I also made two follow ups to this article:

I have chosen Intel based solutions as they are very low power (6-10W), if you prefer AMD (as I often do) the closest solution in comparable price and power is Biostar A68N-2100 motherboard with AMD E1-2100 CPU and 9W power. Of course AMD has even more low power SoC solutions but finding the Mini-ITX motherboard with decent price is not an easy task. For comparision Intel has lots of such solutions below 6W whose can be nicely filtered on the ark.intel.com page. Pity that AMD does not provide such filtration for their products. I also chosen AES instructions as storage encryption (GELI on FreeBSD) today seems as obvious as HTTPS for the web pages.

Here is how the system look powered up and working.

itx-mobo

This motherboard uses Intel J3355 SoC which uses 10W and has AES instructions. It has two cores at your disposal but it also supports VT-x and EPT extensions so you can even run Bhyve on it.

Components

Now, an example system would look like that one below, here are the components with their prices.

  $49  CPU/Motherboard ASRock J3355B-ITX Mini-ITX
  $14  RAM Crucial 4 GB DDR3L 1.35V (low power)
  $17  PSU 12V 160W Pico (internal)
  $11  PSU 12V 96W FSP (external)
   $5  USB 2.0 Drive 16 GB ADATA
   $4  USB Wireless 802.11n
 $100  TOTAL

The PSU 12V 160W Pico (internal) and PSU 12V 96W FSP can be purchased on aliexpress.com or ebay.com for example, at least I got them there.

Here is the 12V 160W Pico (internal) PSU and its optional additional cables to power the optional HDDs. If course its one SATA power and one MOLEX power so additional MOLEX-SATA power adapter for about 1$ would be needed.

itx-psu-int

itx-psu-int-cables

Here is the 12V 96W FSP (external) PSU without the power cord.

itx-psu-ext

itx-psu-ext-close

This is still without a case, I currently have SilverStone SG05 (today I would probably buy something else) which cost me about $100 but there are cheaper solutions with similar features. If you would like to use two 2.5 drives for even low power and noise as ZFS mirror, then the Inter-Tech ITX-601 case seems far more better as it also comes with the silent PSU.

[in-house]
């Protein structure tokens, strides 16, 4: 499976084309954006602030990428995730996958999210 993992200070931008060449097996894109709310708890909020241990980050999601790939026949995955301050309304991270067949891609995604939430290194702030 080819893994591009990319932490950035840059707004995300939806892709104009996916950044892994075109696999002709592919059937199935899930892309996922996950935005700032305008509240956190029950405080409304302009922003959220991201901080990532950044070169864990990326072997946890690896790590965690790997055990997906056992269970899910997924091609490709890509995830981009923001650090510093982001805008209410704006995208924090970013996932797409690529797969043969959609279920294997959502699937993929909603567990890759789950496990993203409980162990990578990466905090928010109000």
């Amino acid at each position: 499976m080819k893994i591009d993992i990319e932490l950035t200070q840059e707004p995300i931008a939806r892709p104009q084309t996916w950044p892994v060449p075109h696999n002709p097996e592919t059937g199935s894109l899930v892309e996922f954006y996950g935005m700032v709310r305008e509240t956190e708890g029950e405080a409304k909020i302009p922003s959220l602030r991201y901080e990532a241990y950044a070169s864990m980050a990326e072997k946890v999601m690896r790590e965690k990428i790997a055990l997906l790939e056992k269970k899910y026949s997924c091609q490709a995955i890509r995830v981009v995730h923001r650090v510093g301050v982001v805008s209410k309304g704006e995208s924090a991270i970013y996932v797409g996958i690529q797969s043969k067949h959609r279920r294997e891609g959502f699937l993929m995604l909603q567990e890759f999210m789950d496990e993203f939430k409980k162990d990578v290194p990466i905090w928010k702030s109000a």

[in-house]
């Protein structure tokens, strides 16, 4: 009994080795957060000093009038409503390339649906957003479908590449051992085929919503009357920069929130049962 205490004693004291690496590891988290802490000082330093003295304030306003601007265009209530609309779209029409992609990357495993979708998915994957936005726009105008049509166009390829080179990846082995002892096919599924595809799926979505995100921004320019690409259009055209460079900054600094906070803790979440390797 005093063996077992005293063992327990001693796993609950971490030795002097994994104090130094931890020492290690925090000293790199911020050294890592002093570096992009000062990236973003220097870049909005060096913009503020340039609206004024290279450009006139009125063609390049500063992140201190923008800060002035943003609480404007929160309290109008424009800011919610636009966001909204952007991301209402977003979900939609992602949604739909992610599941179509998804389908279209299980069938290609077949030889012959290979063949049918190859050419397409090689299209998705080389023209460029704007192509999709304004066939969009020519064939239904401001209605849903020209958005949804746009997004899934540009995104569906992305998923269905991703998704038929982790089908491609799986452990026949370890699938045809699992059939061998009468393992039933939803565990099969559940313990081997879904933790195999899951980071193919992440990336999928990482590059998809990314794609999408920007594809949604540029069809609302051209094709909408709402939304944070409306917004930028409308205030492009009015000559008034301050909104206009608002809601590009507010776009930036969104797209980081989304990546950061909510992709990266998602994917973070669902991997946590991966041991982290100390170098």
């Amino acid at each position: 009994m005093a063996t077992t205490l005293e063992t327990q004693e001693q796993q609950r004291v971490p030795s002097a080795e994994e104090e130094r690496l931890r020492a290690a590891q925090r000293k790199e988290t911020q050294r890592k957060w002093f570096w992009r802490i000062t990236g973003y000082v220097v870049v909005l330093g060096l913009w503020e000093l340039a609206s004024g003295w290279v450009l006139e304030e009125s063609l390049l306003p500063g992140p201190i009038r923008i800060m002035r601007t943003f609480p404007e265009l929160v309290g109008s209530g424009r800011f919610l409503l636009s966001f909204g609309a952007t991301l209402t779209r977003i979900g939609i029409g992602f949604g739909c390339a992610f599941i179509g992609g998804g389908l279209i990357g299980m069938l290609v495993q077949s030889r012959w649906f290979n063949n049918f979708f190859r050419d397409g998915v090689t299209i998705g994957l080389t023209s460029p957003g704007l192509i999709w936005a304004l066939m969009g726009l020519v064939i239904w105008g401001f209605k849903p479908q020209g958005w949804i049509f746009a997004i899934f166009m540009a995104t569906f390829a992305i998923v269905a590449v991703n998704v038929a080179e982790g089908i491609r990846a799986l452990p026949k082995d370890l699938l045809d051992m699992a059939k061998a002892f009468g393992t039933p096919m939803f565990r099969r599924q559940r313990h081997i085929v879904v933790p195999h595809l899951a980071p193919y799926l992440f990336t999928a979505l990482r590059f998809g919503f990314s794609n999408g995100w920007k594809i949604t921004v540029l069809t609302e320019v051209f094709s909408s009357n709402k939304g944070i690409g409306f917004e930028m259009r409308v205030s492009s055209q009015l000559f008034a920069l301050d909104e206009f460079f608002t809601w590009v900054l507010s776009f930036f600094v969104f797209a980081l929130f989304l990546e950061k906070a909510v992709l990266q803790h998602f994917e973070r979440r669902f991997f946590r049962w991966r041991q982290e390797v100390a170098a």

The SilverStone SG05 case with ‘loud’ PSU.

itx-35-case-silverstone

The Inter-Tech ITX-601 case with silent PSU.

itx-25-case-front

itx-25-case-top

With the Inter-Tech ITX-601 case the components and their prices would look like that.

  $49  CPU/Motherboard ASRock J3355B-ITX Mini-ITX
  $14  RAM Crucial 4 GB DDR3L 1.35V (low power)
  $50  CASE Inter-Tech ITX-601 (comes with PSU)
   $5  USB 2.0 Drive 16 GB ADATA C008
   $4  USB Wireless 802.11n
 $122  TOTAL

Of course if ‘you wanna go pro‘ there are great cases such as Supermicro 721TQ-250B which is also used by FreeNAS Mini appliance and SilverStone CS01-HS with disks loaded from top, but they both cost $160 without the PSU.

The Supermicro 721TQ-250B case.

itx-case-pro-SM

The SilverStone CS01-HS case.

itx-case-pro-SS

The RAM vendor is not important here, the more important is to get the low power DDR3 memory – the DDR3L as it takes less power.

The boring RAM stick itself.

itx-ram

I have used USB 2.0 Drive 16 GB ADATA C008 for system drive but if you are going to buy one, the I would get USB 2.0 Drive Sandisk Cruzer Fit 16 GB as it barely gets out of the port or even two of them for the ZFS mirror for the system if its critical.

The Sandisk Cruzer Fit flash.

itx-usb-sandisk-cruzer-fit.jpg

I also used tiny USB WiFi stick which is the size of Sandisk Cruzer Fit.